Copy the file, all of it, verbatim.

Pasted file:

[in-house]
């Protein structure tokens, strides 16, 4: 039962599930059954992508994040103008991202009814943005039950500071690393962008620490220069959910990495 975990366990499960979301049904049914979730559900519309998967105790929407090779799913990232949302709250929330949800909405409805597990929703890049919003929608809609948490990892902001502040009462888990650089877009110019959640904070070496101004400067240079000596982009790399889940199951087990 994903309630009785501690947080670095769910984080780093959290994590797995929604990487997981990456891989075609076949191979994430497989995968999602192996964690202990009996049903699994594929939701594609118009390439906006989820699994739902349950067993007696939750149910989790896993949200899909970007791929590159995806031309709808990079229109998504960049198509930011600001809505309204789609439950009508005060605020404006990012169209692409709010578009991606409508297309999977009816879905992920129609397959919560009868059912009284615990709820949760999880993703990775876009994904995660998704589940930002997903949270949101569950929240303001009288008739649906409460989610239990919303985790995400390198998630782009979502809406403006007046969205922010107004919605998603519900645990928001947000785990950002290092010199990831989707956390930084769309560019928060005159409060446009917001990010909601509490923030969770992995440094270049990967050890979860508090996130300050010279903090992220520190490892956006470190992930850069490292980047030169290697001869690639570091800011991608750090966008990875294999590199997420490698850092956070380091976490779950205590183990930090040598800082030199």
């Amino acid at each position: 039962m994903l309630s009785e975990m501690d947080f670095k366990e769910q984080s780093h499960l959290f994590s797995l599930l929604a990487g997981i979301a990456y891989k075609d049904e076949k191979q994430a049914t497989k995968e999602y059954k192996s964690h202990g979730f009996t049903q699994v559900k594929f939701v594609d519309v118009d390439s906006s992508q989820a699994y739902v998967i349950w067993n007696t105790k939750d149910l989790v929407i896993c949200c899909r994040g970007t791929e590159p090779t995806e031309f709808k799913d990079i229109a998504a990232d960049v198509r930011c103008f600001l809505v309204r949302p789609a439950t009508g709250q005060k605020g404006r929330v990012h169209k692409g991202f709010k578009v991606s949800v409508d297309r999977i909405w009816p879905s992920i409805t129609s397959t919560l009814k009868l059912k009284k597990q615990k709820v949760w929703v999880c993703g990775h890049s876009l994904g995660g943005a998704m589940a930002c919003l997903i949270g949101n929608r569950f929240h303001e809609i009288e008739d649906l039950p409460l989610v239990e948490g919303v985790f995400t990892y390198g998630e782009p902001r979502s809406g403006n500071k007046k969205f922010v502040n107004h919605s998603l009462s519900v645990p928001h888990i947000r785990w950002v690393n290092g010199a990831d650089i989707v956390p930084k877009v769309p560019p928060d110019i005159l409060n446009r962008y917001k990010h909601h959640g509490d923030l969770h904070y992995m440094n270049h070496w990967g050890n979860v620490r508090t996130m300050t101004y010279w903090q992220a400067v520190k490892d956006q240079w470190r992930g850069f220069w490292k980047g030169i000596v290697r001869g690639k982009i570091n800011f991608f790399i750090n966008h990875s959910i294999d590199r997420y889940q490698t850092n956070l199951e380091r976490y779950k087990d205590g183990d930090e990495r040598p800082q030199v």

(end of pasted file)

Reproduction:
[in-house]
């Protein structure tokens, strides 16, 4: 039962599930059954992508994040103008991202009814943005039950500071690393962008620490220069959910990495 975990366990499960979301049904049914979730559900519309998967105790929407090779799913990232949302709250929330949800909405409805597990929703890049919003929608809609948490990892902001502040009462888990650089877009110019959640904070070496101004400067240079000596982009790399889940199951087990 994903309630009785501690947080670095769910984080780093959290994590797995929604990487997981990456891989075609076949191979994430497989995968999602192996964690202990009996049903699994594929939701594609118009390439906006989820699994739902349950067993007696939750149910989790896993949200899909970007791929590159995806031309709808990079229109998504960049198509930011600001809505309204789609439950009508005060605020404006990012169209692409709010578009991606409508297309999977009816879905992920129609397959919560009868059912009284615990709820949760999880993703990775876009994904995660998704589940930002997903949270949101569950929240303001009288008739649906409460989610239990919303985790995400390198998630782009979502809406403006007046969205922010107004919605998603519900645990928001947000785990950002290092010199990831989707956390930084769309560019928060005159409060446009917001990010909601509490923030969770992995440094270049990967050890979860508090996130300050010279903090992220520190490892956006470190992930850069490292980047030169290697001869690639570091800011991608750090966008990875294999590199997420490698850092956070380091976490779950205590183990930090040598800082030199």
């Amino acid at each position: 039962m994903l309630s009785e975990m501690d947080f670095k366990e769910q984080s780093h499960l959290f994590s797995l599930l929604a990487g997981i979301a990456y891989k075609d049904e076949k191979q994430a049914t497989k995968e999602y059954k192996s964690h202990g979730f009996t049903q699994v559900k594929f939701v594609d519309v118009d390439s906006s992508q989820a699994y739902v998967i349950w067993n007696t105790k939750d149910l989790v929407i896993c949200c899909r994040g970007t791929e590159p090779t995806e031309f709808k799913d990079i229109a998504a990232d960049v198509r930011c103008f600001l809505v309204r949302p789609a439950t009508g709250q005060k605020g404006r929330v990012h169209k692409g991202f709010k578009v991606s949800v409508d297309r999977i909405w009816p879905s992920i409805t129609s397959t919560l009814k009868l059912k009284k597990q615990k709820v949760w929703v999880c993703g990775h890049s876009l994904g995660g943005a998704m589940a930002c919003l997903i949270g949101n929608r569950f929240h303001e809609i009288e008739d649906l039950p409460l989610v239990e948490g919303v985790f995400t990892y390198g998630e782009p902001r979502s809406g403006n500071k007046k969205f922010v502040n107004h919605s998603l009462s519900v645990p928001h888990i947000r785990w950002v690393n290092g010199a990831d650089i989707v956390p930084k877009v769309p560019p928060d110019i005159l409060n446009r962008y917001k990010h909601h959640g509490d923030l969770h904070y992995m440094n270049h070496w990967g050890n979860v620490r508090t996130m300050t101004y010279w903090q992220a400067v520190k490892d956006q240079w470190r992930g850069f220069w490292k980047g030169i000596v290697r001869g690639k982009i570091n800011f991608f790399i750090n966008h990875s959910i294999d590199r997420y889940q490698t850092n956070l199951e380091r976490y779950k087990d205590g183990d930090e990495r040598p800082q030199v």